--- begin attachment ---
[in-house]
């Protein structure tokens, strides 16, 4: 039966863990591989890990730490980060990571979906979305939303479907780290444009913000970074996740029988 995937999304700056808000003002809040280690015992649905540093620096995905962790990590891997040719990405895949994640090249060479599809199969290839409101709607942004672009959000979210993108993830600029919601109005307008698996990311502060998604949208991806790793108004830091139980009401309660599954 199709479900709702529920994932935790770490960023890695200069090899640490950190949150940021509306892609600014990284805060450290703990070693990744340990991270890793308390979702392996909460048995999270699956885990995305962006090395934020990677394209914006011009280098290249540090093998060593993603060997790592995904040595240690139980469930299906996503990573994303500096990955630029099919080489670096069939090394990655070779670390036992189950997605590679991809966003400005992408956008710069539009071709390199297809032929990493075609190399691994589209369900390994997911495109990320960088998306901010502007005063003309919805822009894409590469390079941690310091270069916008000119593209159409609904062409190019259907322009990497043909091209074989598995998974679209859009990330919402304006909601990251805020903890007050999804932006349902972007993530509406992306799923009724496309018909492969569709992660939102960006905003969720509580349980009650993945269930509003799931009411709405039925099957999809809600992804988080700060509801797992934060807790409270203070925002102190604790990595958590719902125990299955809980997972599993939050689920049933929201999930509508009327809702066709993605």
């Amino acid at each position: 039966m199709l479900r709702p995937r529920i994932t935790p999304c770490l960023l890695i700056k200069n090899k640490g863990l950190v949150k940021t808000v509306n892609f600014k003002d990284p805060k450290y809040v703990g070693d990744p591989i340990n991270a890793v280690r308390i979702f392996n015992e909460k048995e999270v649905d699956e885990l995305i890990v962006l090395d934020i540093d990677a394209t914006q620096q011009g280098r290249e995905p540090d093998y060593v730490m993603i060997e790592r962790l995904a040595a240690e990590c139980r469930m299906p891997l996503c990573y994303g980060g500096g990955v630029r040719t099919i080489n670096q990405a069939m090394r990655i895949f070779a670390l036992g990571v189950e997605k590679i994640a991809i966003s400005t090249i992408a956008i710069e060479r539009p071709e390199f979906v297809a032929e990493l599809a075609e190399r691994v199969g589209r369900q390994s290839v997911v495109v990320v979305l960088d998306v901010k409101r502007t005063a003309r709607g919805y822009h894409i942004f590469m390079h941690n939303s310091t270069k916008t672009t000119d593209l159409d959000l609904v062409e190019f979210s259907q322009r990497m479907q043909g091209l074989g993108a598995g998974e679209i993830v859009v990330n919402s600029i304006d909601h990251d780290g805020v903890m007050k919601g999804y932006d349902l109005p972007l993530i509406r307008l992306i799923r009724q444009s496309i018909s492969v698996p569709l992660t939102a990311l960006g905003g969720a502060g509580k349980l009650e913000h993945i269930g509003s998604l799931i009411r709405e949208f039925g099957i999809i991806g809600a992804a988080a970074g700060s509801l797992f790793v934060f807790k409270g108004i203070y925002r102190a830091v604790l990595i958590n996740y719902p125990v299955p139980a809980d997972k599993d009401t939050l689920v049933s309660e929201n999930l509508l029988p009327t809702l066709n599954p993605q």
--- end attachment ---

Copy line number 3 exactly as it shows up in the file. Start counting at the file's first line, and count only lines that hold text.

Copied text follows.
């Amino acid at each position: 039966m199709l479900r709702p995937r529920i994932t935790p999304c770490l960023l890695i700056k200069n090899k640490g863990l950190v949150k940021t808000v509306n892609f600014k003002d990284p805060k450290y809040v703990g070693d990744p591989i340990n991270a890793v280690r308390i979702f392996n015992e909460k048995e999270v649905d699956e885990l995305i890990v962006l090395d934020i540093d990677a394209t914006q620096q011009g280098r290249e995905p540090d093998y060593v730490m993603i060997e790592r962790l995904a040595a240690e990590c139980r469930m299906p891997l996503c990573y994303g980060g500096g990955v630029r040719t099919i080489n670096q990405a069939m090394r990655i895949f070779a670390l036992g990571v189950e997605k590679i994640a991809i966003s400005t090249i992408a956008i710069e060479r539009p071709e390199f979906v297809a032929e990493l599809a075609e190399r691994v199969g589209r369900q390994s290839v997911v495109v990320v979305l960088d998306v901010k409101r502007t005063a003309r709607g919805y822009h894409i942004f590469m390079h941690n939303s310091t270069k916008t672009t000119d593209l159409d959000l609904v062409e190019f979210s259907q322009r990497m479907q043909g091209l074989g993108a598995g998974e679209i993830v859009v990330n919402s600029i304006d909601h990251d780290g805020v903890m007050k919601g999804y932006d349902l109005p972007l993530i509406r307008l992306i799923r009724q444009s496309i018909s492969v698996p569709l992660t939102a990311l960006g905003g969720a502060g509580k349980l009650e913000h993945i269930g509003s998604l799931i009411r709405e949208f039925g099957i999809i991806g809600a992804a988080a970074g700060s509801l797992f790793v934060f807790k409270g108004i203070y925002r102190a830091v604790l990595i958590n996740y719902p125990v299955p139980a809980d997972k599993d009401t939050l689920v049933s309660e929201n999930l509508l029988p009327t809702l066709n599954p993605q």